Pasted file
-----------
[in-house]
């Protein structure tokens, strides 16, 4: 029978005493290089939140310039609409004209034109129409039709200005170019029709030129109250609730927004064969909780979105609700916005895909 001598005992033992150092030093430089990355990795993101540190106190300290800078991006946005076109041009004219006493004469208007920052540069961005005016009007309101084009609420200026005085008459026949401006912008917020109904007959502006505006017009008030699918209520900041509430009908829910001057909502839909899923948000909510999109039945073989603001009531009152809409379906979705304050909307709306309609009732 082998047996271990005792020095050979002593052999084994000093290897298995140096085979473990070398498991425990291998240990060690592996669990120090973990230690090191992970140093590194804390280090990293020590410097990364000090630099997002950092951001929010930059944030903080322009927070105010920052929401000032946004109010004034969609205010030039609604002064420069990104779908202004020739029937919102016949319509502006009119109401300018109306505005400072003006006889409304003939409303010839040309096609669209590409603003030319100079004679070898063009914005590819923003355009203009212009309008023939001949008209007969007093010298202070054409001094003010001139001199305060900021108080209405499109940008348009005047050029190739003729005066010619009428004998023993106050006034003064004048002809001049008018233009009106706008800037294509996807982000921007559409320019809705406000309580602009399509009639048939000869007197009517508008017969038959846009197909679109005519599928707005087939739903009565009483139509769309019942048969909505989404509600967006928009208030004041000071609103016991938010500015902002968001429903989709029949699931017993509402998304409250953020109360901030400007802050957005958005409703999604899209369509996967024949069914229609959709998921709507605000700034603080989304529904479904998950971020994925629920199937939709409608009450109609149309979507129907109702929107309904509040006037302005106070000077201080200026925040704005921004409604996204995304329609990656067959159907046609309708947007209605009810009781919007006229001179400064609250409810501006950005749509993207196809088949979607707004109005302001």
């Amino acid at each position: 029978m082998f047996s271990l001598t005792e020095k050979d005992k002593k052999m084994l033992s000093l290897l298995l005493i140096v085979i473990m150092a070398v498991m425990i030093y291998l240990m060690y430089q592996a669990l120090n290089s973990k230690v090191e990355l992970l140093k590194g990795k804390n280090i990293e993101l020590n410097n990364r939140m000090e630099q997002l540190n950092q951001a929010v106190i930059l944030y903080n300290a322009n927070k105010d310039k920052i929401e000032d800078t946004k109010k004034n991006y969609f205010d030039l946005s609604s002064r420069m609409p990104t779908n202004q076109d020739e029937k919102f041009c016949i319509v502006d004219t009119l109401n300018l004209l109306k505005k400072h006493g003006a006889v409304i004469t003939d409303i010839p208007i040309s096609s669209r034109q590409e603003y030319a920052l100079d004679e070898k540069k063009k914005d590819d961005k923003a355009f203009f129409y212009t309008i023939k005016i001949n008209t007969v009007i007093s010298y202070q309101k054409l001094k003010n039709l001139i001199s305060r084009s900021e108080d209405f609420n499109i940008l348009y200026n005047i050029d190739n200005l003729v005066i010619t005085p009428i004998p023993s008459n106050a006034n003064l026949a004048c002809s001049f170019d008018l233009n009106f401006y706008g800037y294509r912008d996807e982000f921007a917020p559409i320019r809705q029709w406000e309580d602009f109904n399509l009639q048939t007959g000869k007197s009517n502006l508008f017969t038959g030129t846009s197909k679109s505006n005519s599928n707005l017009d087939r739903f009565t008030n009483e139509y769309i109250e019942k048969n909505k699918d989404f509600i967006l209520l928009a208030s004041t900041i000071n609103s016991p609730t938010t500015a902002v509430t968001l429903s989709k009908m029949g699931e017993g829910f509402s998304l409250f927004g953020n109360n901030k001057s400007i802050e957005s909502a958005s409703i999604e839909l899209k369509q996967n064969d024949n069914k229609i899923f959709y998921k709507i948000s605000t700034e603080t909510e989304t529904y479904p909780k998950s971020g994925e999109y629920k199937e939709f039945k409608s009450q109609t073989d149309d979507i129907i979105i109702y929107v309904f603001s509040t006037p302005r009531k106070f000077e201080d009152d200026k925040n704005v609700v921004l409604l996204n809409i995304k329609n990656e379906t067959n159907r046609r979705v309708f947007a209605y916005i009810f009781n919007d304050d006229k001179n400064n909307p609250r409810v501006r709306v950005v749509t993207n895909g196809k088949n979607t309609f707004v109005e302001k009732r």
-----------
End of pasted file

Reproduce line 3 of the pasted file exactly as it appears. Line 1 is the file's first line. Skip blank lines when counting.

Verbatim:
């Amino acid at each position: 029978m082998f047996s271990l001598t005792e020095k050979d005992k002593k052999m084994l033992s000093l290897l298995l005493i140096v085979i473990m150092a070398v498991m425990i030093y291998l240990m060690y430089q592996a669990l120090n290089s973990k230690v090191e990355l992970l140093k590194g990795k804390n280090i990293e993101l020590n410097n990364r939140m000090e630099q997002l540190n950092q951001a929010v106190i930059l944030y903080n300290a322009n927070k105010d310039k920052i929401e000032d800078t946004k109010k004034n991006y969609f205010d030039l946005s609604s002064r420069m609409p990104t779908n202004q076109d020739e029937k919102f041009c016949i319509v502006d004219t009119l109401n300018l004209l109306k505005k400072h006493g003006a006889v409304i004469t003939d409303i010839p208007i040309s096609s669209r034109q590409e603003y030319a920052l100079d004679e070898k540069k063009k914005d590819d961005k923003a355009f203009f129409y212009t309008i023939k005016i001949n008209t007969v009007i007093s010298y202070q309101k054409l001094k003010n039709l001139i001199s305060r084009s900021e108080d209405f609420n499109i940008l348009y200026n005047i050029d190739n200005l003729v005066i010619t005085p009428i004998p023993s008459n106050a006034n003064l026949a004048c002809s001049f170019d008018l233009n009106f401006y706008g800037y294509r912008d996807e982000f921007a917020p559409i320019r809705q029709w406000e309580d602009f109904n399509l009639q048939t007959g000869k007197s009517n502006l508008f017969t038959g030129t846009s197909k679109s505006n005519s599928n707005l017009d087939r739903f009565t008030n009483e139509y769309i109250e019942k048969n909505k699918d989404f509600i967006l209520l928009a208030s004041t900041i000071n609103s016991p609730t938010t500015a902002v509430t968001l429903s989709k009908m029949g699931e017993g829910f509402s998304l409250f927004g953020n109360n901030k001057s400007i802050e957005s909502a958005s409703i999604e839909l899209k369509q996967n064969d024949n069914k229609i899923f959709y998921k709507i948000s605000t700034e603080t909510e989304t529904y479904p909780k998950s971020g994925e999109y629920k199937e939709f039945k409608s009450q109609t073989d149309d979507i129907i979105i109702y929107v309904f603001s509040t006037p302005r009531k106070f000077e201080d009152d200026k925040n704005v609700v921004l409604l996204n809409i995304k329609n990656e379906t067959n159907r046609r979705v309708f947007a209605y916005i009810f009781n919007d304050d006229k001179n400064n909307p609250r409810v501006r709306v950005v749509t993207n895909g196809k088949n979607t309609f707004v109005e302001k009732r």